Why bytecode (or more accurately, why dynamic languages)?
- if you have a one-off script for Ansible-style configuration management, dynamic languages are fine
- if you have ad-hoc script for data processing etc, dynamic languages are fine (Example: Underscore, lodash for Map/reduce, Python or Julia for data analysis, etc)
- Go (with its lack of generics by design) is ill-suited for data processing where Underscore or Python shines
Why bytecode-then-machine code?
Firefox, Safari and Internet Explorer each use different bytecode, Google’s V8 compiles directly to machine code.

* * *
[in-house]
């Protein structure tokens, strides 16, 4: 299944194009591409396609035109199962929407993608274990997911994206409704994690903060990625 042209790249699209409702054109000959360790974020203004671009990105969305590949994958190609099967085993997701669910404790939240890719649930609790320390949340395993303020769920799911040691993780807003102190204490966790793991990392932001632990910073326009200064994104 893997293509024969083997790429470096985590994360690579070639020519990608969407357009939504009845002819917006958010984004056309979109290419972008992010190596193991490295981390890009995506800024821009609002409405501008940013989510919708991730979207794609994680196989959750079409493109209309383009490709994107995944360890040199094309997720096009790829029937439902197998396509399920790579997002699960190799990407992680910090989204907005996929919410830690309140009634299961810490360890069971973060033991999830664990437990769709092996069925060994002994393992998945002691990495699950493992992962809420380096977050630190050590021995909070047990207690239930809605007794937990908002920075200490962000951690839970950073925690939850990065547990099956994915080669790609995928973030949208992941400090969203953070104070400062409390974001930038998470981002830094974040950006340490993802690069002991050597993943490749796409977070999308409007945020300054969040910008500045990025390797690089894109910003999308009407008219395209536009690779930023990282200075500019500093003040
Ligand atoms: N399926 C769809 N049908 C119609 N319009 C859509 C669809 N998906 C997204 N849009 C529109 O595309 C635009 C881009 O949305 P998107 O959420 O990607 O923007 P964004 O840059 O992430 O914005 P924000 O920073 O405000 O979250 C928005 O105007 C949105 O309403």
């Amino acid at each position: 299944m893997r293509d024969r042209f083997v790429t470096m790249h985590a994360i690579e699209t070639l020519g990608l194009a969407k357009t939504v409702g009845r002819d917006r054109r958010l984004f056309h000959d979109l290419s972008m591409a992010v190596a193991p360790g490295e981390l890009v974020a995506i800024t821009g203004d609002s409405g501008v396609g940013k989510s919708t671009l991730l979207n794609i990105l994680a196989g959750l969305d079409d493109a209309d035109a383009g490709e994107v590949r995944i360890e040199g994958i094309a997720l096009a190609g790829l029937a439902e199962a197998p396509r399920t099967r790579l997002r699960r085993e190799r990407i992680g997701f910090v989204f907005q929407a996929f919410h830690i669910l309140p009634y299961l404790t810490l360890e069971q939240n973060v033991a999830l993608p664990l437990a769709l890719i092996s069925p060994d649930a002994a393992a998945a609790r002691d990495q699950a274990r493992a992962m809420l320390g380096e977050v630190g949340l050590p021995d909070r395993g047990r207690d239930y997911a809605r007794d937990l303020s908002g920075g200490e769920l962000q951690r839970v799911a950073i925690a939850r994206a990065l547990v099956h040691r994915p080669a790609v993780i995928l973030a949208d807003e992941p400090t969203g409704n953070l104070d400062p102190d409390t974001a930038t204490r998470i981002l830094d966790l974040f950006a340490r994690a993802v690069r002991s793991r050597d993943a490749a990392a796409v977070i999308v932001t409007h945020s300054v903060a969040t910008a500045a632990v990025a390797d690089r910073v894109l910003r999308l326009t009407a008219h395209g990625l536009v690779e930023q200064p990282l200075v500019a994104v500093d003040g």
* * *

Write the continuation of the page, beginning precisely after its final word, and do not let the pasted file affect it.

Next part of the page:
Why machine code?
- because it’s C, C++, Go, Rust, etc
- because it’s V8
- you are concerned about performance.
- Read Axel Rauschmayer’s post here
- you need not concern about implementation of bytecode and machine code unless you are an engine developer
- if you have one-off or ad-hoc script, dynamic languages are fine.
- if it is a script that is executed many times (like a Web app), you trade performance over expressiveness using dynamic language at a cost that is of relative value to you
- if the functionality is relatively static by structure or by design (like Docker, RDBMS, Linux kernel, etc), you are better off with a compiled language mainly (or should I say solely?) for performance purposes
- The point above is best summed up by Axel Rauschmayer (as far as WebAssembly is concerned)
- In short, use programming languages by virtue of its design.